Earnings per Share
The formula for earning per share was:
Sustainable growth rate (SGR), on the side note, shows how fast a company can grow using internally generated assets without issuing additional debt or equity. Return on equity (ROE) is a factor in calculating the sustainable growth rate of a certain company. You also need to know the dividend payout ratio. From there, multiply the company’s ROE by its plow back ratio, which is equal to 1 minus the dividend payout ratio.
Sustainable growth rate = ROE x (1 – dividend-payout ratio)
The table above shows that the average sustainable growth rate was the same as the return on equity at 165 percent because there was a zero percent payout ratio. The sustainable growth rate of ESI was decreasing in general at a rate of 3 percent average for the period 2008 up to the trailing twelve months.
Let’s proceed with return on equity or ROE. When we speak of this, we are referring to an indicator of a company’s profitability by measuring how much profit the company generates with the money invested by common stock owners. ROE shows how many dollars of earnings result from each dollar of equity. The formula is:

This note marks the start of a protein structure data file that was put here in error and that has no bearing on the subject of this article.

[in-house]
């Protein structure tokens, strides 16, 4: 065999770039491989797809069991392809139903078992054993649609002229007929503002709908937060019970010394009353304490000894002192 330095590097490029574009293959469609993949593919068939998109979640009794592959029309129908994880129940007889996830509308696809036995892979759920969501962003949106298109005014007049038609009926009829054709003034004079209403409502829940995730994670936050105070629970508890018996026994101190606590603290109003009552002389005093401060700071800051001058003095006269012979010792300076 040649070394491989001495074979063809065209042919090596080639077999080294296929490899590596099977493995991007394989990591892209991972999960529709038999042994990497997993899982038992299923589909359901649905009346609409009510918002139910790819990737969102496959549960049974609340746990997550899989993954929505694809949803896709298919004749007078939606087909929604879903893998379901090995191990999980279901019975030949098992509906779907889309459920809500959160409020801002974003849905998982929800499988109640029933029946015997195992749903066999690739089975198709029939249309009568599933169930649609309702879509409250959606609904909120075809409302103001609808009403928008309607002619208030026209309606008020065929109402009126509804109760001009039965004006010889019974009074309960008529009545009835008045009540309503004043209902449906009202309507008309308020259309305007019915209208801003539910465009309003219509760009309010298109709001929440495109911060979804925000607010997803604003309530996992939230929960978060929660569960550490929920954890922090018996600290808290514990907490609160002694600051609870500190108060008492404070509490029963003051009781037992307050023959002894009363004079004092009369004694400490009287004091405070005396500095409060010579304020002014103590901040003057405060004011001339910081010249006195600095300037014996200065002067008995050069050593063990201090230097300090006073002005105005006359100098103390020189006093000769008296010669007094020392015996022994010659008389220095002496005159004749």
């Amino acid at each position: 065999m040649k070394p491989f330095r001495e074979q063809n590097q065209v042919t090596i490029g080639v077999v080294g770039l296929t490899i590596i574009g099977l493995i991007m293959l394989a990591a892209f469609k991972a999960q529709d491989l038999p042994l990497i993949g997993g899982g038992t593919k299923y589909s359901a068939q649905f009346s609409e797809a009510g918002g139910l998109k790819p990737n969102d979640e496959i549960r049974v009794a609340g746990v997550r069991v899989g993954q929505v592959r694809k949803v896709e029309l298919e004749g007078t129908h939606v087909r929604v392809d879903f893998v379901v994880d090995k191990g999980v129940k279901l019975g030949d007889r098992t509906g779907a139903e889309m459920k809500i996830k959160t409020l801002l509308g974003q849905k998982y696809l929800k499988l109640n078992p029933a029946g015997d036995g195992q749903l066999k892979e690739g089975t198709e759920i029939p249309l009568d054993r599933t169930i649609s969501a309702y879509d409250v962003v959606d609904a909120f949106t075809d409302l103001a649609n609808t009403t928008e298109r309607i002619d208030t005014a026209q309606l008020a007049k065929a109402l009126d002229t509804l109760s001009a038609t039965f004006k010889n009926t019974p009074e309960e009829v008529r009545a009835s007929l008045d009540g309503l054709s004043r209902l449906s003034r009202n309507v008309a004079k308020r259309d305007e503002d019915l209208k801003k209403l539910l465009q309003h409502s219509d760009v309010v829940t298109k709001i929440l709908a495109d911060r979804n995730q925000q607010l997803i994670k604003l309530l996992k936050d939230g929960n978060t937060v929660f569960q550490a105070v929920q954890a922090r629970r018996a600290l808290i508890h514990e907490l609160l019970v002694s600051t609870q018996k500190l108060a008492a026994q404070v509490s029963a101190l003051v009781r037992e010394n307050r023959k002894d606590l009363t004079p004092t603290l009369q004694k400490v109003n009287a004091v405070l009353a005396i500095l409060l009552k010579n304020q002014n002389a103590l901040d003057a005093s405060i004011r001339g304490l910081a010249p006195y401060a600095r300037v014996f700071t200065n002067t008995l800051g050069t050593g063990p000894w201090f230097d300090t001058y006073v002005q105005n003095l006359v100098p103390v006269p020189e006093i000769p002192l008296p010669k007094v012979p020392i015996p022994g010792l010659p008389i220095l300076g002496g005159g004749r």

Now, there are two ways of computing the sustainable growth rate, they are the relative approach and the average approach. I have used the relative approach in the computations above.
Relationship of the Intrinsic Value and Margin of Safety in Graph
The intrinsic value line was very much higher than the enterprise value line. During 2010, the true value of the stock of ESI soared up high at a rate of 111 percent. Then it dropped at a rate of -21 percent in the following year and dropped again in 2012 at a rate of -75 percent. Then it remained stable for the trailing twelve months. On the other hand, the price was average $49 dropping at a rate of 31 percent average. The space between these two lines, which is the true value of the stock and the price, is the margin of safety. After getting the difference between the true value and price, it resulted in 98 percent and that is the margin of safety.
ESI Relative Valuation Methods
The relative valuation methods for valuing a stock is to compare the market values of the stock with the fundamentals (earnings, book value, growth multiples, cash flow, and other metrics) of the stock. Let’s get into this P/E*EPS.